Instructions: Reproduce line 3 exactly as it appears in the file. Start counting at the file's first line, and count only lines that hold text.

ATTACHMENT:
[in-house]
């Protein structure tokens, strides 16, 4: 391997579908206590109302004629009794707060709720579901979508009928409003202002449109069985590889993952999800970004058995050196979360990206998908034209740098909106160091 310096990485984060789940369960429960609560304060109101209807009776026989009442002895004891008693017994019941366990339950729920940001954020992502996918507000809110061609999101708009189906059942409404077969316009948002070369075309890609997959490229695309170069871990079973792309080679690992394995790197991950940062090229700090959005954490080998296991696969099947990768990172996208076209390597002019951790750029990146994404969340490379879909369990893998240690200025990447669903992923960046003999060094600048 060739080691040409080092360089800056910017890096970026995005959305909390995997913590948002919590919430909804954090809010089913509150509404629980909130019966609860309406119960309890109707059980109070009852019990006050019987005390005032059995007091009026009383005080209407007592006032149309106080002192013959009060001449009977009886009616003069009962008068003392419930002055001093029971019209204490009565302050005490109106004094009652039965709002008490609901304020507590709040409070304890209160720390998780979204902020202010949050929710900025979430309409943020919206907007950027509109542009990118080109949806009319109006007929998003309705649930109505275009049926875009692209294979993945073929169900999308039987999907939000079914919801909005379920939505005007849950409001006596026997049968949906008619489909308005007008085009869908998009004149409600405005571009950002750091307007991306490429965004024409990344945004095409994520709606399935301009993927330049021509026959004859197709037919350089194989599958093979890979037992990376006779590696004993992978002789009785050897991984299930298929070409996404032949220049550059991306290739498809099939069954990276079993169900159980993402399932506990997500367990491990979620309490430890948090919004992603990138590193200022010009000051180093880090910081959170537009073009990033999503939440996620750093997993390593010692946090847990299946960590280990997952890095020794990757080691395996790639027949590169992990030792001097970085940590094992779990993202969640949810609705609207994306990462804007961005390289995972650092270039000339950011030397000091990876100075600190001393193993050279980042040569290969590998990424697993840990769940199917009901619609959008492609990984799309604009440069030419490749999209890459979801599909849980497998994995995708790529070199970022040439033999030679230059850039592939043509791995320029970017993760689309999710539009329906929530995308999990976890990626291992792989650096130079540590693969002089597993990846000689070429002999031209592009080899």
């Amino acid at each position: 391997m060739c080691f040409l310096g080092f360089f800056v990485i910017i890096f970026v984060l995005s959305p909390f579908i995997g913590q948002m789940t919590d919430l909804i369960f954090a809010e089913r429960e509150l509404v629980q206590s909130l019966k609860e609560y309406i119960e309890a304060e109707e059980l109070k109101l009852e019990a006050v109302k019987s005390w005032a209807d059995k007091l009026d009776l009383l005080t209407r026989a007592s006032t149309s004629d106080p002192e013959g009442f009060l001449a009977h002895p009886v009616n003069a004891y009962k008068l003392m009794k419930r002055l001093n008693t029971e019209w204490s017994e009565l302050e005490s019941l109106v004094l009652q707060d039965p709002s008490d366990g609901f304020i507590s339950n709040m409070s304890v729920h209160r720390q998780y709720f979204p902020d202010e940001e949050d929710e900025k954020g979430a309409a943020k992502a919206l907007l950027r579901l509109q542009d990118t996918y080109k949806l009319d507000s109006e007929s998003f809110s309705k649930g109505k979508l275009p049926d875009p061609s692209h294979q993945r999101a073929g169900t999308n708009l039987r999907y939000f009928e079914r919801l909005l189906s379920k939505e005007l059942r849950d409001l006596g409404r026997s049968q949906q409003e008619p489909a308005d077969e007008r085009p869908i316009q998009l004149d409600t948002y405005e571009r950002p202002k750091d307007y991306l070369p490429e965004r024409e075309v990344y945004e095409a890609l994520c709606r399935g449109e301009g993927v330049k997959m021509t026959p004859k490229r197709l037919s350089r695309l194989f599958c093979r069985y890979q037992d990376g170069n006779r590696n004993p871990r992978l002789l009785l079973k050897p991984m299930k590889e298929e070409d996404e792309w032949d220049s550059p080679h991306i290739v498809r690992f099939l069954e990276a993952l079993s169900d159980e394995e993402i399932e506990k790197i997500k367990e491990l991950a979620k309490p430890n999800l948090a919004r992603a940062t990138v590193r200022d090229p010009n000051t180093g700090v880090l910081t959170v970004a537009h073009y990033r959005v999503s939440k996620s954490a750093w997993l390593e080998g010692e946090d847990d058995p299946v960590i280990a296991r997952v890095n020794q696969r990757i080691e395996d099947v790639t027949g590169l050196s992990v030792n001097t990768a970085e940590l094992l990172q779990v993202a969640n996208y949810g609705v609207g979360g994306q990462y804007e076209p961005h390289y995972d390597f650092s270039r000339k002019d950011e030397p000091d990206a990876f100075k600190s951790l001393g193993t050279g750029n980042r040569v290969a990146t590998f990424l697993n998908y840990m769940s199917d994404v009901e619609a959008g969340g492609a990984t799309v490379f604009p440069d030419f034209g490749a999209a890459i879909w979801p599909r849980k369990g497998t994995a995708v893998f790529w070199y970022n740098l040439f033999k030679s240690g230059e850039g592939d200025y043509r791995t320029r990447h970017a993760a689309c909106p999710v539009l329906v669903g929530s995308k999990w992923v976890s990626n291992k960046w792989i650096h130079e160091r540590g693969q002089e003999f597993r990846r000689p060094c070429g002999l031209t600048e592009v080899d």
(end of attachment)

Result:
């Amino acid at each position: 391997m060739c080691f040409l310096g080092f360089f800056v990485i910017i890096f970026v984060l995005s959305p909390f579908i995997g913590q948002m789940t919590d919430l909804i369960f954090a809010e089913r429960e509150l509404v629980q206590s909130l019966k609860e609560y309406i119960e309890a304060e109707e059980l109070k109101l009852e019990a006050v109302k019987s005390w005032a209807d059995k007091l009026d009776l009383l005080t209407r026989a007592s006032t149309s004629d106080p002192e013959g009442f009060l001449a009977h002895p009886v009616n003069a004891y009962k008068l003392m009794k419930r002055l001093n008693t029971e019209w204490s017994e009565l302050e005490s019941l109106v004094l009652q707060d039965p709002s008490d366990g609901f304020i507590s339950n709040m409070s304890v729920h209160r720390q998780y709720f979204p902020d202010e940001e949050d929710e900025k954020g979430a309409a943020k992502a919206l907007l950027r579901l509109q542009d990118t996918y080109k949806l009319d507000s109006e007929s998003f809110s309705k649930g109505k979508l275009p049926d875009p061609s692209h294979q993945r999101a073929g169900t999308n708009l039987r999907y939000f009928e079914r919801l909005l189906s379920k939505e005007l059942r849950d409001l006596g409404r026997s049968q949906q409003e008619p489909a308005d077969e007008r085009p869908i316009q998009l004149d409600t948002y405005e571009r950002p202002k750091d307007y991306l070369p490429e965004r024409e075309v990344y945004e095409a890609l994520c709606r399935g449109e301009g993927v330049k997959m021509t026959p004859k490229r197709l037919s350089r695309l194989f599958c093979r069985y890979q037992d990376g170069n006779r590696n004993p871990r992978l002789l009785l079973k050897p991984m299930k590889e298929e070409d996404e792309w032949d220049s550059p080679h991306i290739v498809r690992f099939l069954e990276a993952l079993s169900d159980e394995e993402i399932e506990k790197i997500k367990e491990l991950a979620k309490p430890n999800l948090a919004r992603a940062t990138v590193r200022d090229p010009n000051t180093g700090v880090l910081t959170v970004a537009h073009y990033r959005v999503s939440k996620s954490a750093w997993l390593e080998g010692e946090d847990d058995p299946v960590i280990a296991r997952v890095n020794q696969r990757i080691e395996d099947v790639t027949g590169l050196s992990v030792n001097t990768a970085e940590l094992l990172q779990v993202a969640n996208y949810g609705v609207g979360g994306q990462y804007e076209p961005h390289y995972d390597f650092s270039r000339k002019d950011e030397p000091d990206a990876f100075k600190s951790l001393g193993t050279g750029n980042r040569v290969a990146t590998f990424l697993n998908y840990m769940s199917d994404v009901e619609a959008g969340g492609a990984t799309v490379f604009p440069d030419f034209g490749a999209a890459i879909w979801p599909r849980k369990g497998t994995a995708v893998f790529w070199y970022n740098l040439f033999k030679s240690g230059e850039g592939d200025y043509r791995t320029r990447h970017a993760a689309c909106p999710v539009l329906v669903g929530s995308k999990w992923v976890s990626n291992k960046w792989i650096h130079e160091r540590g693969q002089e003999f597993r990846r000689p060094c070429g002999l031209t600048e592009v080899d």